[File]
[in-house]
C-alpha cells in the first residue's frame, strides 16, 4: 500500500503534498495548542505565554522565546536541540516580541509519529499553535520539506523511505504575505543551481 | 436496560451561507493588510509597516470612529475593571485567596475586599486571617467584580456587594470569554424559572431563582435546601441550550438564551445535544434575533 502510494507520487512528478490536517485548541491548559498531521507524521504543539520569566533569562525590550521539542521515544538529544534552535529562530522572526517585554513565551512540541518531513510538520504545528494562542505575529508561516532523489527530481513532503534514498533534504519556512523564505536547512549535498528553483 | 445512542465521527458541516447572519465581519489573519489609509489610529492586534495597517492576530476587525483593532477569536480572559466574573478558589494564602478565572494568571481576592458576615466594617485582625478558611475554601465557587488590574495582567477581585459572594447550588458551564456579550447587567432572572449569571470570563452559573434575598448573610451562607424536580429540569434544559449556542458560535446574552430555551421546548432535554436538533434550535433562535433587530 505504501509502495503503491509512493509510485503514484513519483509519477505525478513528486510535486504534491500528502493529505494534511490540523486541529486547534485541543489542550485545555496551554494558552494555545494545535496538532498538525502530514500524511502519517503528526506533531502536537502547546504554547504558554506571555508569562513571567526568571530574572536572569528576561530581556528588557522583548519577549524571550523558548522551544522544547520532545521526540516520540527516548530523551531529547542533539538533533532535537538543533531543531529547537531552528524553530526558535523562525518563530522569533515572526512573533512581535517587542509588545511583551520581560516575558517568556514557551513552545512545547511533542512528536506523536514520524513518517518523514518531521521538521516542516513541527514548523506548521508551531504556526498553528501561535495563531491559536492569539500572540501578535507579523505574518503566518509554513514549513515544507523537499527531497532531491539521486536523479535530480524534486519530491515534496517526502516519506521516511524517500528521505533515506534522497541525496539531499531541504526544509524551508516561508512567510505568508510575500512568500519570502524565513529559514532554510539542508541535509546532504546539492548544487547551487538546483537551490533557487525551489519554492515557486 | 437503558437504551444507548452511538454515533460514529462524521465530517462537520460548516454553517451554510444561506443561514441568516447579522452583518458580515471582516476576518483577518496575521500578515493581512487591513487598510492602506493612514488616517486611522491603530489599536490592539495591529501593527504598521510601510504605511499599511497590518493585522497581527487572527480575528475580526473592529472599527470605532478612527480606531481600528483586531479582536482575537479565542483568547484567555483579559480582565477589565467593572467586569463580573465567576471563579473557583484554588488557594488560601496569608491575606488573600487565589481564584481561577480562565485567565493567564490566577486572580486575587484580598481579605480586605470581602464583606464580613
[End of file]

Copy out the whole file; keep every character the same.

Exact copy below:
[in-house]
C-alpha cells in the first residue's frame, strides 16, 4: 500500500503534498495548542505565554522565546536541540516580541509519529499553535520539506523511505504575505543551481 | 436496560451561507493588510509597516470612529475593571485567596475586599486571617467584580456587594470569554424559572431563582435546601441550550438564551445535544434575533 502510494507520487512528478490536517485548541491548559498531521507524521504543539520569566533569562525590550521539542521515544538529544534552535529562530522572526517585554513565551512540541518531513510538520504545528494562542505575529508561516532523489527530481513532503534514498533534504519556512523564505536547512549535498528553483 | 445512542465521527458541516447572519465581519489573519489609509489610529492586534495597517492576530476587525483593532477569536480572559466574573478558589494564602478565572494568571481576592458576615466594617485582625478558611475554601465557587488590574495582567477581585459572594447550588458551564456579550447587567432572572449569571470570563452559573434575598448573610451562607424536580429540569434544559449556542458560535446574552430555551421546548432535554436538533434550535433562535433587530 505504501509502495503503491509512493509510485503514484513519483509519477505525478513528486510535486504534491500528502493529505494534511490540523486541529486547534485541543489542550485545555496551554494558552494555545494545535496538532498538525502530514500524511502519517503528526506533531502536537502547546504554547504558554506571555508569562513571567526568571530574572536572569528576561530581556528588557522583548519577549524571550523558548522551544522544547520532545521526540516520540527516548530523551531529547542533539538533533532535537538543533531543531529547537531552528524553530526558535523562525518563530522569533515572526512573533512581535517587542509588545511583551520581560516575558517568556514557551513552545512545547511533542512528536506523536514520524513518517518523514518531521521538521516542516513541527514548523506548521508551531504556526498553528501561535495563531491559536492569539500572540501578535507579523505574518503566518509554513514549513515544507523537499527531497532531491539521486536523479535530480524534486519530491515534496517526502516519506521516511524517500528521505533515506534522497541525496539531499531541504526544509524551508516561508512567510505568508510575500512568500519570502524565513529559514532554510539542508541535509546532504546539492548544487547551487538546483537551490533557487525551489519554492515557486 | 437503558437504551444507548452511538454515533460514529462524521465530517462537520460548516454553517451554510444561506443561514441568516447579522452583518458580515471582516476576518483577518496575521500578515493581512487591513487598510492602506493612514488616517486611522491603530489599536490592539495591529501593527504598521510601510504605511499599511497590518493585522497581527487572527480575528475580526473592529472599527470605532478612527480606531481600528483586531479582536482575537479565542483568547484567555483579559480582565477589565467593572467586569463580573465567576471563579473557583484554588488557594488560601496569608491575606488573600487565589481564584481561577480562565485567565493567564490566577486572580486575587484580598481579605480586605470581602464583606464580613